In a follow-up on the wound botulism situation linked to heroin use in Los Angeles County, Los Angeles County Department of Public Health (Public Health) has identified three additional suspect cases of botulism associated with the use of black tar heroin, bringing the total to six cases.

Public domain photo/Psychonaught
Public domain photo/Psychonaught

Public Health is warning that black tar heroin in Los Angeles may be contaminated with bacteria that can cause wound botulism, a serious illness that can cause death. Injection drug users are at greatest risk, especially if injecting contaminated heroin under their skin (“skin-popping”) or into their muscle (“muscling”).

“We normally see two to three cases of botulism among heroin users per year, so this is a significant increase,” said Muntu Davis, MD, MPH, Los Angeles County Health Officer. “We are asking community providers and partners, particularly those serving people that use heroin such as substance use providers, to inform patients and colleagues about the increased risk.”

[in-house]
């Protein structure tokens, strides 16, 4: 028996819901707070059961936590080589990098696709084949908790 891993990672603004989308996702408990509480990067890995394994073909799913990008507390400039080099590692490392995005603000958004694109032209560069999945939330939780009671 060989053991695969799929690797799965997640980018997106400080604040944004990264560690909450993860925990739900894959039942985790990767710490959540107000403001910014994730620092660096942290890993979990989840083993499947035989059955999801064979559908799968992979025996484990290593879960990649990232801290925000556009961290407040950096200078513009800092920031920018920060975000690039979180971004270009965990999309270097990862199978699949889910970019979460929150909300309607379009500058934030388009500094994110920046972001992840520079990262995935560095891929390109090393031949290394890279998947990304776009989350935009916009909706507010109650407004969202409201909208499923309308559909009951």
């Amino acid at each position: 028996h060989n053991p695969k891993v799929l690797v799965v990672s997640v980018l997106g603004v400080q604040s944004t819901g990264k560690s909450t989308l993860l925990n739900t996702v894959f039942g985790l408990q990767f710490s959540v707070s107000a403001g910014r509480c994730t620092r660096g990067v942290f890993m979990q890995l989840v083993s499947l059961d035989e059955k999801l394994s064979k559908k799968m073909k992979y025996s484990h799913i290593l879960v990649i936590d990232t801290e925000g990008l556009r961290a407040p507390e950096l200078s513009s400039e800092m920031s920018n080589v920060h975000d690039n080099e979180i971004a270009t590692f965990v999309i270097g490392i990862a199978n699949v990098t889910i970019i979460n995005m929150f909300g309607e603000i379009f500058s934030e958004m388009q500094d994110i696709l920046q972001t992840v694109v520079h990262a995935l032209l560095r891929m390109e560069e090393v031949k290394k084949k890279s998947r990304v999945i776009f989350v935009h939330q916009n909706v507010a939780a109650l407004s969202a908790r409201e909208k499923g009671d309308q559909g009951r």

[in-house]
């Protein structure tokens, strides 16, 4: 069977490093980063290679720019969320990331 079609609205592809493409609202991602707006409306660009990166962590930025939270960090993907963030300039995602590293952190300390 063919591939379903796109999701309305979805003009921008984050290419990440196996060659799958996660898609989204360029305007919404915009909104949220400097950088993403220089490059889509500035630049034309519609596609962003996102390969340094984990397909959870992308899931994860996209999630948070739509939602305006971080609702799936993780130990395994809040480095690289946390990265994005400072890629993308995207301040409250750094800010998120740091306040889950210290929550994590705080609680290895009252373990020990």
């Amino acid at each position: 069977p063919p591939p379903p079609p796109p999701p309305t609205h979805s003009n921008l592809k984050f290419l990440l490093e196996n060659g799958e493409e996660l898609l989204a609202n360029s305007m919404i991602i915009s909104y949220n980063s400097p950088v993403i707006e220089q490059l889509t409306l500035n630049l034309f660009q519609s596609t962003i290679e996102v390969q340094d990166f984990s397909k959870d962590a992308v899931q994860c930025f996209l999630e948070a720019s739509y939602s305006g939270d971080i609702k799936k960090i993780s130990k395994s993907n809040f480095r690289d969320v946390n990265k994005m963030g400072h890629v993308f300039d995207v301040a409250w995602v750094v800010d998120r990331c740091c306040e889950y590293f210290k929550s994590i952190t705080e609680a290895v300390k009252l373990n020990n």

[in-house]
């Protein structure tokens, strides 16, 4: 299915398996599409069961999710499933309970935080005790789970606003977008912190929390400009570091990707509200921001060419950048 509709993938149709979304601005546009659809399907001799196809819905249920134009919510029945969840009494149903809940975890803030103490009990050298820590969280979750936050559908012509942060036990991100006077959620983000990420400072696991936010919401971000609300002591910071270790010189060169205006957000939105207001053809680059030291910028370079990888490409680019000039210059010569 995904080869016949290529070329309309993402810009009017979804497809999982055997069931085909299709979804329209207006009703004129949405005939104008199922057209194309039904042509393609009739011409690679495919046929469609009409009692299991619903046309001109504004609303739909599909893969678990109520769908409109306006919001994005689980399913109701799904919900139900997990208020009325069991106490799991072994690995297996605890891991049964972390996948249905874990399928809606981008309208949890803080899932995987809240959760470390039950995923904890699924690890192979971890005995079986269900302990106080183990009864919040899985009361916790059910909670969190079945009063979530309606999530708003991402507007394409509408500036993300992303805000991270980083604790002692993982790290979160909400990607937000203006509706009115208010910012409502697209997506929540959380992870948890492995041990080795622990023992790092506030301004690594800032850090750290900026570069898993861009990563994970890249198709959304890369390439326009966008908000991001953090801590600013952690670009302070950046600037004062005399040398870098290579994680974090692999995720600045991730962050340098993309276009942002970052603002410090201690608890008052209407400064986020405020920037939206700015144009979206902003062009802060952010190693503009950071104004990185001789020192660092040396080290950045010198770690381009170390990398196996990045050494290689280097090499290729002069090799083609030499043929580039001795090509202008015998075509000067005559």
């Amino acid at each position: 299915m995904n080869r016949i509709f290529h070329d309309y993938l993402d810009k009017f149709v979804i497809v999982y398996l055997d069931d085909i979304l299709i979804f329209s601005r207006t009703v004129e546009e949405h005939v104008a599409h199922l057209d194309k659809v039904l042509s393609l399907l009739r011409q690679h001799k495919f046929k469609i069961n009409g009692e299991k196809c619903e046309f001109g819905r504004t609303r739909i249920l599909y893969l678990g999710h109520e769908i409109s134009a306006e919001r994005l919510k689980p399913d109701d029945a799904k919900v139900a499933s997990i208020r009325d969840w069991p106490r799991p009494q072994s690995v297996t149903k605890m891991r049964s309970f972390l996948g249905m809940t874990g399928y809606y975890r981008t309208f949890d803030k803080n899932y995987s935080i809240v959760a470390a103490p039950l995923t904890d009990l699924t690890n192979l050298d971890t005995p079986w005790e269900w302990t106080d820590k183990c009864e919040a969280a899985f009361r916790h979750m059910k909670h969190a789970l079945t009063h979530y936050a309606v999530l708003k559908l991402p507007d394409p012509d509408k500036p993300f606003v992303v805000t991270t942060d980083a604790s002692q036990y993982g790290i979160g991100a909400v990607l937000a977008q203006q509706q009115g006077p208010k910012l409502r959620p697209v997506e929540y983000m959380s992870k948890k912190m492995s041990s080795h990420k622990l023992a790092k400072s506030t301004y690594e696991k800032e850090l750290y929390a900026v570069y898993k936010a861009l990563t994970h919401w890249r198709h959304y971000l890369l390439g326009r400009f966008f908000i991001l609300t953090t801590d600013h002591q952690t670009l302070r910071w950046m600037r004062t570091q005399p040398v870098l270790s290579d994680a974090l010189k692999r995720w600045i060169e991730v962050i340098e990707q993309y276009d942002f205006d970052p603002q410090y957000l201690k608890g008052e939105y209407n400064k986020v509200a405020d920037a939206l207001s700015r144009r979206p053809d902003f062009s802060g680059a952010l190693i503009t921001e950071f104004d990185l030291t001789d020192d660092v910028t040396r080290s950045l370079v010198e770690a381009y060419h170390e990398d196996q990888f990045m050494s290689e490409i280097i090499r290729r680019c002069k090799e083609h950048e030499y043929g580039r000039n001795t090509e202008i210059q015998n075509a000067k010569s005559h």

Contaminated drugs look the same as drugs that do not contain bacteria. “Cooking” or heating drugs will not kill the bacteria that cause botulism. Botulism is not contagious from person to person, but if you share contaminated heroin or equipment (“works”) with another person, both of you might get botulism.

Symptoms of wound botulism include drooping eyelids, blurred or double vision, difficulty speaking, difficulty swallowing, trouble breathing, and shortness of breath. Symptoms may be mistaken for drug overdose and may occur within days or weeks of injecting the contaminated drug. Any injection drug user who is suspected of experiencing these symptoms should go to the nearest emergency room immediately. Symptoms can be life threatening and require immediate medical attention.